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Nycomed begins clinical testing of gaseous MRI contrast agent

Nycomed begins clinical testing of gaseous MRI contrast agent

A new kind of MR contrast medium, hyperpolarized gas, has moved from the laboratory into clinical trials.

Researchers at three medical centers in the U.S. have begun evaluating a gaseous isotope, helium 3, for use as an MRI contrast agent. When excited with laser light, this type of helium generates a unique MRI signal. Inhaled hyperpolarized helium 3 helps generate a view of the lungs that could not otherwise be seen with MRI.

Until now, academic research on hyperpolarized gases had not explored their potential clinical value. Clinical tests represent a milestone in the development of hyperpolarized gas technology—the first effort aimed at winning FDA approval for widespread commercial use.

“I can show you a fascinating picture of lung structure (taken with hyperpolarized helium), but it does not demonstrate any particular clinical use,” said John Padfield, CEO of Nycomed Amersham Imaging. “What we have to do is demonstrate diagnostic utility—the benefit that it will give clinicians and patients.”

Nycomed Amersham Imaging hopes to usher this technology—called HeliSpin—through the FDA, having last year bought the only company focused on its development, Magnetic Imaging Technologies (MITI) of Durham, NC. The phase I trial is designed to document the safety of using HeliSpin for lung imaging. Later tests may determine the diagnostic value of the product in patients with asthma, cystic fibrosis, and chronic obstructive lung diseases such as emphysema, as well as those undergoing lung surgery or transplantation.

Of Nycomed’s hyperpolarized gases, HeliSpin is the furthest along in development, but it is not the only one. Soon to enter preclinical testing is xenon-129, dubbed XenoSpin. Because this agent dissolves rapidly into the blood, qualitative—or even quantitative—assessment of blood flow through the circulatory system, as well as organ perfusion, might be possible. XenoSpin may also be useful in lung studies.

With the acquisition of MITI in August, Nycomed Amersham now holds virtually exclusive commercial ownership of the technology. The licenses MITI had obtained regarding hyperpolarized gases from Princeton University and the State University of New York at Stony Brook are now in the hands of Nycomed Amersham.

Over the last year, and through its preceding partnership with MITI, Nycomed has fine-tuned gas technology as a contrast agent and developed the equipment needed to create hyperpolarized gases.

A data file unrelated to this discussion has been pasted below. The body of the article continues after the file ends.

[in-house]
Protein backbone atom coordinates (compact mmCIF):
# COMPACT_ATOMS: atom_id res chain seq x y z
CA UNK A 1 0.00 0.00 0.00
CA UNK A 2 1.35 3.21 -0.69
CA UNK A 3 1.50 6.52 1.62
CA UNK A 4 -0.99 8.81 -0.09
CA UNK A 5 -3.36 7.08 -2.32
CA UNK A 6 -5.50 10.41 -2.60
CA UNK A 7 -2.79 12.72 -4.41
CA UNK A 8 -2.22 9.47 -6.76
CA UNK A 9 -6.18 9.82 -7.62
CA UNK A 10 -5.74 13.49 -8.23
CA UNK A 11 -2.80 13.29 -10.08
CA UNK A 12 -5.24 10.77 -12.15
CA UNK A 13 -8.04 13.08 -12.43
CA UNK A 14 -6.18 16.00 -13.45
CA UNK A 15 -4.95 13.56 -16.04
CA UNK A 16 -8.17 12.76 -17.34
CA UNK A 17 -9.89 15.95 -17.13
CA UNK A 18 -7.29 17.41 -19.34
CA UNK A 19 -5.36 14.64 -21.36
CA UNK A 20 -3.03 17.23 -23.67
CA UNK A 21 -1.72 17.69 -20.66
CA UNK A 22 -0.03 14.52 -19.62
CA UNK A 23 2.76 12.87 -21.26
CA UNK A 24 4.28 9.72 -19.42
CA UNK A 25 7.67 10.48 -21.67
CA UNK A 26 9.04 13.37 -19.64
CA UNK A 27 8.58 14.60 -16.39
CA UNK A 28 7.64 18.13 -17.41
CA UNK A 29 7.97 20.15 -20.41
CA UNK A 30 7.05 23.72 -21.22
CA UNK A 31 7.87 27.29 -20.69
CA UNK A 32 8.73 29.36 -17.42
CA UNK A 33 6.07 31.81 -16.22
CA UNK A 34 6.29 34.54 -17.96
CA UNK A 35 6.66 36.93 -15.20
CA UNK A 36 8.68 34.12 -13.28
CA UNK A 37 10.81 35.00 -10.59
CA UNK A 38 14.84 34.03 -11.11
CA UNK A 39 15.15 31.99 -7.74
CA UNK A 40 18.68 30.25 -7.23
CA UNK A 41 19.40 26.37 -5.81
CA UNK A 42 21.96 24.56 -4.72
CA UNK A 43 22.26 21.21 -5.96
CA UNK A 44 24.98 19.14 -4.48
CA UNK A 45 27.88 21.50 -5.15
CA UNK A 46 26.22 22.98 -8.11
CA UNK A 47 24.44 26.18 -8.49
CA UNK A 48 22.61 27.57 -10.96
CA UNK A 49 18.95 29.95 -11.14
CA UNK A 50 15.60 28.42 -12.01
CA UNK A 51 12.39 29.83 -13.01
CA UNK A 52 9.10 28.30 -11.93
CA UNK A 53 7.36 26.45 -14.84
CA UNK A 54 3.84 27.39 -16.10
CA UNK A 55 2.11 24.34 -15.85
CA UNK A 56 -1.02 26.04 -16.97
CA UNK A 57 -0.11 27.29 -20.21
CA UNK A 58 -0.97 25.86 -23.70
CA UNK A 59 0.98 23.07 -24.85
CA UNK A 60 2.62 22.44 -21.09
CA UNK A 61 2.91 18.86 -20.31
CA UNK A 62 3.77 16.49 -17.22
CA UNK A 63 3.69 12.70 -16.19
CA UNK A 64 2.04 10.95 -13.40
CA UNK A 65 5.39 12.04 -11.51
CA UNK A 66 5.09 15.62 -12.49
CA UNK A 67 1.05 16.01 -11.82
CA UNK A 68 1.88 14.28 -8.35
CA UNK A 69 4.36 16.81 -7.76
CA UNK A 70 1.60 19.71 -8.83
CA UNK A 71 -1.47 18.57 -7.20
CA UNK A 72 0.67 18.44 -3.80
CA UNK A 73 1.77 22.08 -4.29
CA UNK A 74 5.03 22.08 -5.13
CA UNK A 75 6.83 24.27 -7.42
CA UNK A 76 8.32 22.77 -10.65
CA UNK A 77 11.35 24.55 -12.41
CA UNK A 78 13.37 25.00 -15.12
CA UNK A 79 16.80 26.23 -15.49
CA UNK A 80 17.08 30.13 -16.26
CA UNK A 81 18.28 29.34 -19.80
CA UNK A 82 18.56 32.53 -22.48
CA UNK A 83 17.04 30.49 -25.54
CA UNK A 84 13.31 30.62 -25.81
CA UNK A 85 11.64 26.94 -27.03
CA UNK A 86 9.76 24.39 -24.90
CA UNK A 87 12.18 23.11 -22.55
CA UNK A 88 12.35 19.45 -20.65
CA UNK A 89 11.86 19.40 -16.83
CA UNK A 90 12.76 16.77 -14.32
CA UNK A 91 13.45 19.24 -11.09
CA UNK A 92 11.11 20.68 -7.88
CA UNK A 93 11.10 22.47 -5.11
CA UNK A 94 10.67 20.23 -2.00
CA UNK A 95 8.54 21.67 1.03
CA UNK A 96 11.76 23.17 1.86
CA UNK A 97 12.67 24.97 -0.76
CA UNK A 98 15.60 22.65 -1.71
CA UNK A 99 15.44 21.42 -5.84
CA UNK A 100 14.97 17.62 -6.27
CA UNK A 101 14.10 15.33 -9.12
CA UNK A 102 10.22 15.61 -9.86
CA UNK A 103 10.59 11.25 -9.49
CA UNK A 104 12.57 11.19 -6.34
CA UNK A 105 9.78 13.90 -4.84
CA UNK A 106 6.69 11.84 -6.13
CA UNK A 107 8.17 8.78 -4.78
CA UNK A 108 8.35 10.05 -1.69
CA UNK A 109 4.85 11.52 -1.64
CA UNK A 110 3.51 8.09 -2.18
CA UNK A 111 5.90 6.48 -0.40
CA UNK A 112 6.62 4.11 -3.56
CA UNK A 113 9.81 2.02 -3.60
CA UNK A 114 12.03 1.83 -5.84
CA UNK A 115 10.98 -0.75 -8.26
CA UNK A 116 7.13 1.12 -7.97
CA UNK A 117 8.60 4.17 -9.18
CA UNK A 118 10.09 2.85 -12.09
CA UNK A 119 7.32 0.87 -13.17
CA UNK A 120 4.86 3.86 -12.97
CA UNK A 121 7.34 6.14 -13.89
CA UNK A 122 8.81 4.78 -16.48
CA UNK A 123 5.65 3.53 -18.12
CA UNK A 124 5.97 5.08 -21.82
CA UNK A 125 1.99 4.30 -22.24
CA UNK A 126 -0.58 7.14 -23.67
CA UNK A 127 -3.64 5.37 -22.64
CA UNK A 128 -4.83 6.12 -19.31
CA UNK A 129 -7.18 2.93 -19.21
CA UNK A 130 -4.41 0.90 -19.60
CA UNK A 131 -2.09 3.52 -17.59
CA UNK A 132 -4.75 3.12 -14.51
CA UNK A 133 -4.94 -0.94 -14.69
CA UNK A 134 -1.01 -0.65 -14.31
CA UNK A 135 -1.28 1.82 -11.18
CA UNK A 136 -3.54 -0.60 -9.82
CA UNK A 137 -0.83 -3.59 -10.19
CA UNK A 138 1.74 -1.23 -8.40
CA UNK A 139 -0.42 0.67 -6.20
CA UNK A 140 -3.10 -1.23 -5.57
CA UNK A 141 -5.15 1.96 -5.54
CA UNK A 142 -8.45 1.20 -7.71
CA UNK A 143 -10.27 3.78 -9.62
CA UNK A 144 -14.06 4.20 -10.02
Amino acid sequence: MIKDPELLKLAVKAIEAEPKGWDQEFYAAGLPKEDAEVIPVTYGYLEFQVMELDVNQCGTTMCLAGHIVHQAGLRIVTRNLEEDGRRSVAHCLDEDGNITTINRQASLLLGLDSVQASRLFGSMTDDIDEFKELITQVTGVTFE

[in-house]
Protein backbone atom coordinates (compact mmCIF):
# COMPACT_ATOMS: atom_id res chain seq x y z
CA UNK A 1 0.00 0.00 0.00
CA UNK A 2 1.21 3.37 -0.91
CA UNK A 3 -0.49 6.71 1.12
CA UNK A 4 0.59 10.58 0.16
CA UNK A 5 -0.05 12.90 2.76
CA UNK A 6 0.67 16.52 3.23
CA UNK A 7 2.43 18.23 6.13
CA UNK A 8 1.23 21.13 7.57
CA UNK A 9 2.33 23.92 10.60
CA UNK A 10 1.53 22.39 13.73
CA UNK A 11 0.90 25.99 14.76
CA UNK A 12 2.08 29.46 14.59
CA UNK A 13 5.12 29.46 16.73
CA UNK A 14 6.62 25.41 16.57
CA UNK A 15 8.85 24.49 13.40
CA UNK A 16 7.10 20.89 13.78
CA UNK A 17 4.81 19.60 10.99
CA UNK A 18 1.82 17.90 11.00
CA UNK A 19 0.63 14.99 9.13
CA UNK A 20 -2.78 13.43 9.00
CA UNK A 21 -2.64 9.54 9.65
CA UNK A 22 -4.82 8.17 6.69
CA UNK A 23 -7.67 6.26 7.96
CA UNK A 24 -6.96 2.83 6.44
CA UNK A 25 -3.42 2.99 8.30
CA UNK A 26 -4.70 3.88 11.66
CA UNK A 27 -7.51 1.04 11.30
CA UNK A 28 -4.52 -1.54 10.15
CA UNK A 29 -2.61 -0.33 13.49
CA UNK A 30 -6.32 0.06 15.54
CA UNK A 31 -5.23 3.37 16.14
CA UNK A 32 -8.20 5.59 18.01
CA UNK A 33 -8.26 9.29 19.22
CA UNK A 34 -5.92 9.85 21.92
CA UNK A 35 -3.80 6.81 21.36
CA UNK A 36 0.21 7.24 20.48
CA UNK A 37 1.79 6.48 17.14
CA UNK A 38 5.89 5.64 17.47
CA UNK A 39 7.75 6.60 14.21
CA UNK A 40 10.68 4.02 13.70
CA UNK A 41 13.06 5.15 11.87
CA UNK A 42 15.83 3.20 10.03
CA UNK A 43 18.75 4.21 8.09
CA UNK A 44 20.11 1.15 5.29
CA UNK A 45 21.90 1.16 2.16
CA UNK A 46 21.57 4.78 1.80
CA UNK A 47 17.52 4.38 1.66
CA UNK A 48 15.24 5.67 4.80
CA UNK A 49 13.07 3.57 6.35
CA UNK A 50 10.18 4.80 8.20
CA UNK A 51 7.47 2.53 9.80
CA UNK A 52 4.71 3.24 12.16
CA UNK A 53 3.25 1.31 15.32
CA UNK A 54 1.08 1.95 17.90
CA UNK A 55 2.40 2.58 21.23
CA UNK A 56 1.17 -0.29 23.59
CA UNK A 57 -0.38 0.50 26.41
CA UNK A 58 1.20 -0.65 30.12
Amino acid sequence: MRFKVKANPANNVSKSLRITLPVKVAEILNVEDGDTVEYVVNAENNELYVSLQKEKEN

Making and using these isotopes can be tricky. Like radiopharmaceuticals, hyperpolarized gases decay over time, into nonpolarized gas. Nycomed is working on ways to slow the decay, utilizing plastic containers that have little interaction with the gas. The company is also developing technology that could be used to reenergize the gases as they drop to a depolarized state.

Nycomed plans to use its global organization to market and sell hyperpolarized contrast products. The details of distribution and sales have not yet been worked out. One possibility is to develop and sell a “generator” that can create hyperpolarized gases at the MRI site. In such a case, Nycomed would sell both the generator and the raw materials.

“We would not sell the technology so other people could produce the polarized gas,” Padfield said. “We see the two as integral parts of the whole—a bit like selling software and computers together.”

Before commercialization can happen, however, hyperpolarized gases must clear the FDA. Academic studies were assisted during the mid to late 1990s by an FDA policy that considered these gases devices posing no significant risk to humans. The agency has since reclassified them as drugs. As a result, they require the same lengthy and detailed study as other pharmaceuticals.

The phase I clinical trials to document safety should be simple, as helium is a noble gas and, by definition, does not interact with other compounds. Combined phase II and phase III trials, scheduled to begin early next year, will determine whether HeliSpin has a place in the practice of medicine and, consequently, on Nycomed Amersham Imaging’s bottom line.

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